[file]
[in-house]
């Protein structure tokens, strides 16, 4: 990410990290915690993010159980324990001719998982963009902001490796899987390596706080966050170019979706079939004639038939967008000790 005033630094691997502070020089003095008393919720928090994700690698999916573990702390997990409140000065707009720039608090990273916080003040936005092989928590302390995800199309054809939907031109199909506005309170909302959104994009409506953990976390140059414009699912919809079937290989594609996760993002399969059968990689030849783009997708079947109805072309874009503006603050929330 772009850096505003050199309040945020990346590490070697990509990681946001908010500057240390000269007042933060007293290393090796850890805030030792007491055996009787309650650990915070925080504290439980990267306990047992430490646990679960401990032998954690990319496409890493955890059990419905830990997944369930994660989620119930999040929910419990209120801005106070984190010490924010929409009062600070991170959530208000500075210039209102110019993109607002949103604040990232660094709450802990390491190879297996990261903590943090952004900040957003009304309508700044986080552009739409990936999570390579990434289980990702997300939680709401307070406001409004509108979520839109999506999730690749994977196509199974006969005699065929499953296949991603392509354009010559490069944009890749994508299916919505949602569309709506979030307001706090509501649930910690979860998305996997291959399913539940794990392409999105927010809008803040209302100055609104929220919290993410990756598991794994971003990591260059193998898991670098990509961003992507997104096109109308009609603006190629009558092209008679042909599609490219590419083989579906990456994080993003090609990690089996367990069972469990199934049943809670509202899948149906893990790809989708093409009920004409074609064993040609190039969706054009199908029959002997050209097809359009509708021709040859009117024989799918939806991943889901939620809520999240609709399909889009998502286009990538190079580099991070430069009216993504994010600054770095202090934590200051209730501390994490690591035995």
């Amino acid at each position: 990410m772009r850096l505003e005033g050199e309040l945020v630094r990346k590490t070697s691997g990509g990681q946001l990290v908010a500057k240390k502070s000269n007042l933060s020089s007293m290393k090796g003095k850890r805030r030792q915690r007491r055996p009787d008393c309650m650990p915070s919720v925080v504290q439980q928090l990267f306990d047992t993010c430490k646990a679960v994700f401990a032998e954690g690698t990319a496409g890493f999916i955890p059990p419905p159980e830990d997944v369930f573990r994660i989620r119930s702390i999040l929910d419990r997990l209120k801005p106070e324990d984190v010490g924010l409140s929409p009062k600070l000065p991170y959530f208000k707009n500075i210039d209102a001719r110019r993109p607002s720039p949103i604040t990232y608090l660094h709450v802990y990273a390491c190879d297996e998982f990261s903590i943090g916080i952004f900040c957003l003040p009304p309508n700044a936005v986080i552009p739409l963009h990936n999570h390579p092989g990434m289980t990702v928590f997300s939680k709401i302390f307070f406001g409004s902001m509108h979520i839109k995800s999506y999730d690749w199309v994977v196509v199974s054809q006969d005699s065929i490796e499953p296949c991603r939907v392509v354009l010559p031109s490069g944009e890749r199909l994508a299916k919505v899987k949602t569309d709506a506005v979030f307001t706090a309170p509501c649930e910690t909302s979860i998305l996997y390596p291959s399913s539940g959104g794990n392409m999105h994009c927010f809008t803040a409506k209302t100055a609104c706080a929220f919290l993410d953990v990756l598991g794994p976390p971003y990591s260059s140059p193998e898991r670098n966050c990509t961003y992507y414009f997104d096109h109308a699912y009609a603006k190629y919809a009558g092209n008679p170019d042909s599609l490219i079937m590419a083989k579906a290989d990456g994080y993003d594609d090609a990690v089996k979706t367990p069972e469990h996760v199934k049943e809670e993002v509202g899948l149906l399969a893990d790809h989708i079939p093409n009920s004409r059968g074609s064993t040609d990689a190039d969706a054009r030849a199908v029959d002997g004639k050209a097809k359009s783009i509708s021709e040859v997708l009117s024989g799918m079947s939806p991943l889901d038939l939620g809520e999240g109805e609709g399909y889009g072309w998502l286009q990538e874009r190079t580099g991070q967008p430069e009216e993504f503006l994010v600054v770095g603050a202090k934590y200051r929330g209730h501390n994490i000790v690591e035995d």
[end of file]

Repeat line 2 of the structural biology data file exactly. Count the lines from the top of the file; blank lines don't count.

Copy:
């Protein structure tokens, strides 16, 4: 990410990290915690993010159980324990001719998982963009902001490796899987390596706080966050170019979706079939004639038939967008000790 005033630094691997502070020089003095008393919720928090994700690698999916573990702390997990409140000065707009720039608090990273916080003040936005092989928590302390995800199309054809939907031109199909506005309170909302959104994009409506953990976390140059414009699912919809079937290989594609996760993002399969059968990689030849783009997708079947109805072309874009503006603050929330 772009850096505003050199309040945020990346590490070697990509990681946001908010500057240390000269007042933060007293290393090796850890805030030792007491055996009787309650650990915070925080504290439980990267306990047992430490646990679960401990032998954690990319496409890493955890059990419905830990997944369930994660989620119930999040929910419990209120801005106070984190010490924010929409009062600070991170959530208000500075210039209102110019993109607002949103604040990232660094709450802990390491190879297996990261903590943090952004900040957003009304309508700044986080552009739409990936999570390579990434289980990702997300939680709401307070406001409004509108979520839109999506999730690749994977196509199974006969005699065929499953296949991603392509354009010559490069944009890749994508299916919505949602569309709506979030307001706090509501649930910690979860998305996997291959399913539940794990392409999105927010809008803040209302100055609104929220919290993410990756598991794994971003990591260059193998898991670098990509961003992507997104096109109308009609603006190629009558092209008679042909599609490219590419083989579906990456994080993003090609990690089996367990069972469990199934049943809670509202899948149906893990790809989708093409009920004409074609064993040609190039969706054009199908029959002997050209097809359009509708021709040859009117024989799918939806991943889901939620809520999240609709399909889009998502286009990538190079580099991070430069009216993504994010600054770095202090934590200051209730501390994490690591035995």